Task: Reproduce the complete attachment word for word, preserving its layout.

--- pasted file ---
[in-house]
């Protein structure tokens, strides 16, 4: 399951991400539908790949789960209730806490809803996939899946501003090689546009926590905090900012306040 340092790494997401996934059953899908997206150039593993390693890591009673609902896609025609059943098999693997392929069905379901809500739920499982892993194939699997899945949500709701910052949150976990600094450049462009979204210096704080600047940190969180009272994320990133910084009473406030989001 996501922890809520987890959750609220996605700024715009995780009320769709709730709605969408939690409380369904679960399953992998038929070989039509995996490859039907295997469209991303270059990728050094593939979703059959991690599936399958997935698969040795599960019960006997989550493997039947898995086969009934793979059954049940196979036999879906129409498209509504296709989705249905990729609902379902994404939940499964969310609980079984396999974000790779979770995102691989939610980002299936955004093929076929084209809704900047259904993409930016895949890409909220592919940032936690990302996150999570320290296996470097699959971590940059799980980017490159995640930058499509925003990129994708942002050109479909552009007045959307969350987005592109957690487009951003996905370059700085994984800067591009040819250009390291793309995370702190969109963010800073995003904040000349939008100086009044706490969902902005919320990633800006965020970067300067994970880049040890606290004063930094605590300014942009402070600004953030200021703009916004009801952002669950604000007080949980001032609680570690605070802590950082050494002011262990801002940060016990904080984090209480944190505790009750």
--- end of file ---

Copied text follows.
[in-house]
């Protein structure tokens, strides 16, 4: 399951991400539908790949789960209730806490809803996939899946501003090689546009926590905090900012306040 340092790494997401996934059953899908997206150039593993390693890591009673609902896609025609059943098999693997392929069905379901809500739920499982892993194939699997899945949500709701910052949150976990600094450049462009979204210096704080600047940190969180009272994320990133910084009473406030989001 996501922890809520987890959750609220996605700024715009995780009320769709709730709605969408939690409380369904679960399953992998038929070989039509995996490859039907295997469209991303270059990728050094593939979703059959991690599936399958997935698969040795599960019960006997989550493997039947898995086969009934793979059954049940196979036999879906129409498209509504296709989705249905990729609902379902994404939940499964969310609980079984396999974000790779979770995102691989939610980002299936955004093929076929084209809704900047259904993409930016895949890409909220592919940032936690990302996150999570320290296996470097699959971590940059799980980017490159995640930058499509925003990129994708942002050109479909552009007045959307969350987005592109957690487009951003996905370059700085994984800067591009040819250009390291793309995370702190969109963010800073995003904040000349939008100086009044706490969902902005919320990633800006965020970067300067994970880049040890606290004063930094605590300014942009402070600004953030200021703009916004009801952002669950604000007080949980001032609680570690605070802590950082050494002011262990801002940060016990904080984090209480944190505790009750």